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Battle of Heligoland Bight

The Royal Air Force and the Luftwaffe's Baptism of Fire
eBook
The story of the first British bombing raid of the Second World War, of why Bomber Command flew by night and of the Wellington Mk.1A are all closely linked together. It is a story of the stone age of strategic bombing.
On the 4th of September 1939 Squadron Leader Paul Harris led 149 Squadron to Brunsbüttel, Wilhelmshaven in a Mk. 1 Wellington L4302. On the way he ordered that the guns of his airplane be tested, only to make the horrifying discovery that not one of them worked. He was flying to Germany in an aircraft that was completely defenseless. Not wanting to turn back on the first raid of the war he made the decision to press on regardless.
On the 18th of December he flew to Wilhelmshaven once again and took part in the Battle of Heligoland Bight, the first major encounter between the Royal Air Force and the Luftwaffe. This time he flew a Wellington Mk.1A, N2980, or “R” for Robert, and this time his guns worked and were red hot. Out of a total 11,461 Wellington bombers produced, Paul Harris’ old Wimpy is now the only one left that fought back against Nazi tyranny and survived to rest now in Brooklands Museum

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Publisher: Grub Street Publishing

Kindle Book

  • Release date: December 13, 2012

OverDrive Read

  • ISBN: 9781909166868
  • File size: 2245 KB
  • Release date: December 13, 2012

EPUB eBook

  • ISBN: 9781909166868
  • File size: 2245 KB
  • Release date: December 13, 2012

Formats

Kindle Book
OverDrive Read
EPUB eBook

Languages

English

The story of the first British bombing raid of the Second World War, of why Bomber Command flew by night and of the Wellington Mk.1A are all closely linked together. It is a story of the stone age of strategic bombing.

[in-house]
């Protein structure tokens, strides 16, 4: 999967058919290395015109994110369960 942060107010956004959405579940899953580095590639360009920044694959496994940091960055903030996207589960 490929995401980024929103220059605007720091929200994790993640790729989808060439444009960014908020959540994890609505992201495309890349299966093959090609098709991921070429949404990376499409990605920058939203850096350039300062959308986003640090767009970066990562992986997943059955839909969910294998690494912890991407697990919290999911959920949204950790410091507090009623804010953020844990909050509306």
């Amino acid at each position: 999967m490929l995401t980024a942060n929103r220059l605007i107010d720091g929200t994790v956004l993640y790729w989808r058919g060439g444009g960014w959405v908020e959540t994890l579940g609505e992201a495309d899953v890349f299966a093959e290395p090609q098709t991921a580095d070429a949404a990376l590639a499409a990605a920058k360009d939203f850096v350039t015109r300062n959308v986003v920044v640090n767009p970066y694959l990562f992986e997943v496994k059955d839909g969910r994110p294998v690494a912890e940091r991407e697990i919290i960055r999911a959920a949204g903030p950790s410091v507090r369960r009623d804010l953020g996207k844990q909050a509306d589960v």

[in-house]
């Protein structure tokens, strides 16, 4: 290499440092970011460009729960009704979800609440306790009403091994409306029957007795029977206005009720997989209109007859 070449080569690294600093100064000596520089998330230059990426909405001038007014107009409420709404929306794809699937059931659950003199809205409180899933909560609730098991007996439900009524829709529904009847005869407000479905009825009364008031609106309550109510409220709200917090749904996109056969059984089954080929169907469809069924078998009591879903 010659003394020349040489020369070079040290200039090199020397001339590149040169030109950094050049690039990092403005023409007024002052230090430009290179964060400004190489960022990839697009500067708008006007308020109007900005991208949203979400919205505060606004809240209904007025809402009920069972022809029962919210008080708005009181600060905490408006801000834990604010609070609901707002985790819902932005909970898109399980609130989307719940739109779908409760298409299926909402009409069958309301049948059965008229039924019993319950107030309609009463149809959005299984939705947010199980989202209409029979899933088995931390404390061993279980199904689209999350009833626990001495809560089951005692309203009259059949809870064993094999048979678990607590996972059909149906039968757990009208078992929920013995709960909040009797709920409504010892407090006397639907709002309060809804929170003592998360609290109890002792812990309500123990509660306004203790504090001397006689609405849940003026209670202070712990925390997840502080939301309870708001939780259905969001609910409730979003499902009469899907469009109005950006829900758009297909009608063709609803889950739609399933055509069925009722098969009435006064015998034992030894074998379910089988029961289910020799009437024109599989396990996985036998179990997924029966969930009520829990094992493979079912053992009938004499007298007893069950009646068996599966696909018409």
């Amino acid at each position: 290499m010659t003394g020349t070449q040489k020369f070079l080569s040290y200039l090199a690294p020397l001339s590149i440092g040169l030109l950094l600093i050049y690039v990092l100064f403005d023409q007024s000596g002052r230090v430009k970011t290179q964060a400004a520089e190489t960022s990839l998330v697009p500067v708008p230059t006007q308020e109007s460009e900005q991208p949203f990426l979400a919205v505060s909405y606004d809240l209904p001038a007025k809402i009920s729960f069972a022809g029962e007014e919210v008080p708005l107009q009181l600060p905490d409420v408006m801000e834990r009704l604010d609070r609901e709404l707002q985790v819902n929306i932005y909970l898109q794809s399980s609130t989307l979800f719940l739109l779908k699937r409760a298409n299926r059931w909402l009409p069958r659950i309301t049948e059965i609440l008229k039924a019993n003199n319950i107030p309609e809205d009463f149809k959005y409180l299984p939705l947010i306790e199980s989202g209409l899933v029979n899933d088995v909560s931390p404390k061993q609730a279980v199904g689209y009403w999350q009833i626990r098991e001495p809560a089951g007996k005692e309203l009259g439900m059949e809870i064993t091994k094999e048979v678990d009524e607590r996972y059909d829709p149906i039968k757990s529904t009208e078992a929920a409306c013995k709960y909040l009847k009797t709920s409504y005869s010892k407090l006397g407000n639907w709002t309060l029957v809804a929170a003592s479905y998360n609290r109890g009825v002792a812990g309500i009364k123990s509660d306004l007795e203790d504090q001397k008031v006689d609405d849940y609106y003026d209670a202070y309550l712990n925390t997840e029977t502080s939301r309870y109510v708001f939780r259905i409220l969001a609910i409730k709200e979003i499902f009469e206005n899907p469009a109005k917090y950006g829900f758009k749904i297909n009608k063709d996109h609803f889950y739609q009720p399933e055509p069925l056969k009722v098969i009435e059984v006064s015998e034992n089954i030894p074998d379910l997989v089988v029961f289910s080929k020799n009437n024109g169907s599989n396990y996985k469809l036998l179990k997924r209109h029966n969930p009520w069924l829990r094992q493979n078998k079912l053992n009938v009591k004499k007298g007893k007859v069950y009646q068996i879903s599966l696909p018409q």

On the 4th of September 1939 Squadron Leader Paul Harris led 149 Squadron to Brunsbüttel, Wilhelmshaven in a Mk. 1 Wellington L4302. On the way he ordered that the guns of his airplane be tested, only to make the horrifying discovery that not one of them worked. He was flying to Germany in an aircraft that was completely defenseless. Not wanting to turn back on the first raid of the war he made the decision to press on regardless.
On the 18th of December he flew to Wilhelmshaven once again and took part in the Battle of Heligoland Bight, the first major encounter between the Royal Air Force and the Luftwaffe. This time he flew a Wellington Mk.1A, N2980, or “R” for Robert, and this time his guns worked and were red hot. Out of a total 11,461 Wellington bombers produced, Paul Harris’ old Wimpy is now the only one left that fought back against Nazi tyranny and survived to rest now in Brooklands Museum

Expand title description text